Black Women Voters Aren’t “Saving America.” We’re Saving Ourselves.

Since at least the 1830s, Black women have organized, campaigned, and voted for issues that matter to us most.

Joshunda Sanders

Members of the National Association of Colored Women picket the White House on July 30, 1946, to protest the lynching of four Black people in Georgia. (Bettmann/Contributor)

Demo­c­rat Doug Jones just bare­ly defeat­ed Repub­li­can can­di­date (and doc­u­ment­ed gay-bash­ing, Biblethump­ing sex­u­al preda­tor and pedophile) Roy Moore in Alabama’s 2017 spe­cial elec­tion. Jones is the first Demo­c­rat in Alaba­ma to be elect­ed to the Sen­ate since 1992. Head­lines across Amer­i­ca over­whelm­ing­ly cred­it­ed Black women as the major dri­ving force behind this his­toric vic­to­ry, and it’s true: 98 per­cent of Black women vot­ed for Jones.

We are not long-suffering martyrs, mammies, aunties or mules—we are astute, hypervigilant, educated breadwinners.

Pre­dictably, though, the social and tra­di­tion­al media respons­es in the imme­di­ate after­math, as framed by white pro­gres­sives and jour­nal­ists, told a tire­some sto­ry, one that repeat­ed a trope that uncon­scious­ly frames Black women’s par­tic­i­pa­tion as an invest­ment in Amer­i­ca. Black Women Saved Amer­i­ca Last Night, Again,” read one head­line in Paper mag­a­zine.

Such head­lines mis­un­der­stand a cru­cial point: Black women’s vot­ing par­tic­i­pa­tion is not an invest­ment in Amer­i­ca, but an invest­ment in our­selves. Black women vote first and fore­most for our own inter­ests, which gen­er­al­ly fall out­side of either par­ty line. We vote for wage par­i­ty, for improve­ments to trans­porta­tion so we can trav­el safe­ly and afford­ably, for access to health­care, for repair­ing the crim­i­nal jus­tice sys­tem that has unapolo­get­i­cal­ly dis­rupt­ed the social fab­ric of our fam­i­lies for gen­er­a­tions. Accord­ing to 2017 polling by the Black Women’s Round­table and Essence, afford­able health­care was a top con­cern and, for the first time, hate crimes made the list, too. Forty-nine per­cent of Black mil­len­ni­al women not­ed crim­i­nal jus­tice reform among the top three issues fac­ing the Black com­mu­ni­ty,” and 21 per­cent of Black women said none of the polit­i­cal par­ties rep­re­sent­ed them well. The Move­ment for Black Lives Coali­tion, too, has stat­ed that nei­ther main­stream polit­i­cal par­ty has our inter­ests at heart.” Black women have had a long his­to­ry as tire­less polit­i­cal orga­niz­ers — putting our own inter­ests first — even before suf­frage was extend­ed to us.

That orga­niz­ing began at least as ear­ly as the 1830s with the Nation­al Negro Con­ven­tion move­ment. The orga­niz­ers of the inter­ra­cial abo­li­tion­ist meet­ings were male, but a few Black women attend­ed and sup­port­ed this crit­i­cal ear­ly move­ment build­ing. When slav­ery end­ed, Wan­da Hen­dricks writes in Black Women in Amer­i­ca, Church mem­ber­ship, vol­un­tary asso­ci­a­tions, mutu­al aid soci­eties, and women’s orga­ni­za­tions afford­ed them the oppor­tu­ni­ty to build a strong race-con­scious, female-cen­tered community.”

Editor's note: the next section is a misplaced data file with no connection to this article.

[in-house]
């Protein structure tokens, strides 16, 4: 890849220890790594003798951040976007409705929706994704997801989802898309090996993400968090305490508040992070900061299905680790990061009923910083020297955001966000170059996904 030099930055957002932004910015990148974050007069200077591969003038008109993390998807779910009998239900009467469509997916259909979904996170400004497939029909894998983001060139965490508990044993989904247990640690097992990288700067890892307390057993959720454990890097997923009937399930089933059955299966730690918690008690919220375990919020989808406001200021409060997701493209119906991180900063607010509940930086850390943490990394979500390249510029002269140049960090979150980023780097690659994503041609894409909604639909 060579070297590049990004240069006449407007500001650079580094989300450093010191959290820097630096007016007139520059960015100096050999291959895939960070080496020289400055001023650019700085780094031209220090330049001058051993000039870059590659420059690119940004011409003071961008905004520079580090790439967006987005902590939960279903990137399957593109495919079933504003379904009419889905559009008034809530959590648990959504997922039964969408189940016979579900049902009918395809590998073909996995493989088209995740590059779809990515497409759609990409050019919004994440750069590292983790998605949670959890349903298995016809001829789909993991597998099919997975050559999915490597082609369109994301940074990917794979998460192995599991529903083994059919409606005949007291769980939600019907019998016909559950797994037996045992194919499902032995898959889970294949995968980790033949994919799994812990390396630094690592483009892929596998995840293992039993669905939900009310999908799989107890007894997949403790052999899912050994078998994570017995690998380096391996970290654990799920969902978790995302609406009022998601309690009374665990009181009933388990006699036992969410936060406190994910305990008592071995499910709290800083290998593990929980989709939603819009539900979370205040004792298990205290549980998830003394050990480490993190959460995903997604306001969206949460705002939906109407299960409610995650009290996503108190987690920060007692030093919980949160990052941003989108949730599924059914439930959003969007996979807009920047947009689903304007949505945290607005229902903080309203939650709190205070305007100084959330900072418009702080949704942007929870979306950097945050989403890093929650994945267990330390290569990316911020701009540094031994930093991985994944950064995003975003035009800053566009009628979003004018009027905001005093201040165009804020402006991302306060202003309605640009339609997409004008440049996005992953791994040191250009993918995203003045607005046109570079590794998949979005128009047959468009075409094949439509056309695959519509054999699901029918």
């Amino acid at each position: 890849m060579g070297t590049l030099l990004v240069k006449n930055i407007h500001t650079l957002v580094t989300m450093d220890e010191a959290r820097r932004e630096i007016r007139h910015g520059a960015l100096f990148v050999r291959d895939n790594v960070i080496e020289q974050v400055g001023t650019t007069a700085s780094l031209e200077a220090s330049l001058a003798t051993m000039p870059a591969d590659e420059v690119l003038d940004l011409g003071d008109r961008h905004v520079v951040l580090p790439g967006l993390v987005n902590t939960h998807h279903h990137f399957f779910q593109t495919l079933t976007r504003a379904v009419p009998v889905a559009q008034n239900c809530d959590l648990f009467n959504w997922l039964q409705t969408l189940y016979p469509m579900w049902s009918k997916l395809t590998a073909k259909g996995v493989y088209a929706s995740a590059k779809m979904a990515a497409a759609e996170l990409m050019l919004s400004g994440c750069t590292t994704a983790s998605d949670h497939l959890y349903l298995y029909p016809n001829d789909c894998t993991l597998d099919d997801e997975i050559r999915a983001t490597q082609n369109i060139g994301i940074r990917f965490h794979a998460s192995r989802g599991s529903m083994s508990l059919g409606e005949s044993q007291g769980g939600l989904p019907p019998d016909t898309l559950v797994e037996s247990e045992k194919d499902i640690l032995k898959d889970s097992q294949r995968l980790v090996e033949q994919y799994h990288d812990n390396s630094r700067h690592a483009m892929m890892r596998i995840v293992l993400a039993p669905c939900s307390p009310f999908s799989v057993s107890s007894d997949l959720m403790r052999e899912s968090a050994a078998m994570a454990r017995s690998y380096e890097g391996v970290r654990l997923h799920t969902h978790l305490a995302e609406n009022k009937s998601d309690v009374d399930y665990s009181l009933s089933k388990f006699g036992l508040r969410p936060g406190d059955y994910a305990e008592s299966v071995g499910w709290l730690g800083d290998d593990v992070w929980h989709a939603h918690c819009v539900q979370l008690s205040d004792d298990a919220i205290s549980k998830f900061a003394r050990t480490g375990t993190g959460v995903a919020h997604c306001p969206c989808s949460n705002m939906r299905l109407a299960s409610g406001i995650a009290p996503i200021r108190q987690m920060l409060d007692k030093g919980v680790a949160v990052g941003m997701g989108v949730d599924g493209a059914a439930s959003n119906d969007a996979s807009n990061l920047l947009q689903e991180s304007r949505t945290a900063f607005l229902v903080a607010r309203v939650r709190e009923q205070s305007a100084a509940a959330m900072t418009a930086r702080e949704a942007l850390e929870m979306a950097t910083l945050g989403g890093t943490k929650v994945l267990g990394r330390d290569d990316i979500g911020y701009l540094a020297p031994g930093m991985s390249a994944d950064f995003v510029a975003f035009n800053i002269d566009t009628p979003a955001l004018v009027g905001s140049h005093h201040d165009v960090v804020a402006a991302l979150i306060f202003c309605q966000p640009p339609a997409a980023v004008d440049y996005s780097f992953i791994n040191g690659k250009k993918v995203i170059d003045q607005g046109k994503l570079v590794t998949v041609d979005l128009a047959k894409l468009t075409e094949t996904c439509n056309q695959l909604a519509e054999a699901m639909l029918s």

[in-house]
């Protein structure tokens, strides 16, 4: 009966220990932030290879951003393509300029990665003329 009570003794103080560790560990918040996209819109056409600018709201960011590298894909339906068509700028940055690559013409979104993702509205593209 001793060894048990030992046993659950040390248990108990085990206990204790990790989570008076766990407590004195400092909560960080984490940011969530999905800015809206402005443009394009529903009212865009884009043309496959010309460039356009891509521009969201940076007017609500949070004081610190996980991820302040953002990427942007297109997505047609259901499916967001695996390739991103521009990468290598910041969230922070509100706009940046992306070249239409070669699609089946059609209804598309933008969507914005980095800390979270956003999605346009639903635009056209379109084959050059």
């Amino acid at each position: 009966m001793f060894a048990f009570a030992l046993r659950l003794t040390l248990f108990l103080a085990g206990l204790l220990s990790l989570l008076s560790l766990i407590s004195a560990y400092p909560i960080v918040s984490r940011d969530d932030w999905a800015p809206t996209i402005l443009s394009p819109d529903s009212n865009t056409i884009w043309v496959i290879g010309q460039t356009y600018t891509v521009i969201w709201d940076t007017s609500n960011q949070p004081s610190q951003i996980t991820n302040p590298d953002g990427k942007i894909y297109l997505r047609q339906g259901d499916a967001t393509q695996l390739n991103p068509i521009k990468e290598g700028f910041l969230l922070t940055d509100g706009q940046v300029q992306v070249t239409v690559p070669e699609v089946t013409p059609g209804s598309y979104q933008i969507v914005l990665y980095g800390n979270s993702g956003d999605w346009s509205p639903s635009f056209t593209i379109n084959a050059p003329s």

The Con­ven­tion gath­er­ings pro­vid­ed the train­ing for Black women activists to found nation­al asso­ci­a­tions like the Nation­al League of Col­ored Women and the Nation­al Fed­er­a­tion of Afro-Amer­i­can Women, which con­sol­i­dat­ed in 1896 into the Nation­al Asso­ci­a­tion of Col­ored Women (NACW). Found­ing their own orga­ni­za­tions allowed Black women to begin con­ver­sa­tions that addressed issues impact­ing Black lives, such as lynch­ing. White women’s clubs, like the Gen­er­al Fed­er­a­tion of Women’s Clubs, refused mem­ber­ship to Black women.

The Alpha Suf­frage Club, found­ed in 1913 by Ida B. Wells-Bar­nett and her white col­league Belle Squire, taught Black women about the polit­i­cal process. A few months after the club’s found­ing, when Illi­nois became the first state east of Mis­sis­sip­pi to allow women to vote in munic­i­pal pol­i­tics, Wells-Bar­nett and oth­er Black women in the club can­vassed neigh­bor­hoods to get out the vote for the inde­pen­dent African-Amer­i­can can­di­date of the time.

Because the women were tied to issues rather than to par­ties, not all the can­di­dates they endorsed were mem­bers of the two rul­ing par­ties,” Hen­dricks writes. As a result, the polit­i­cal machines and their can­di­dates often found them­selves active­ly seek­ing the women’s endorse­ment.” In 1915, the clout of the Alpha Suf­frage Club in main­stream pol­i­tics,” along with grass­roots efforts by the NACW, played an impor­tant role in elect­ing Oscar DePriest as Chicago’s first Black alder­man. They can­vassed and edu­cat­ed Black women who, in turn, cast one-third of the total votes. DePriest lat­er became the first Black mem­ber of Con­gress elect­ed, in 1928, out­side of the South. He was the only African Amer­i­can serv­ing in Con­gress dur­ing his three terms.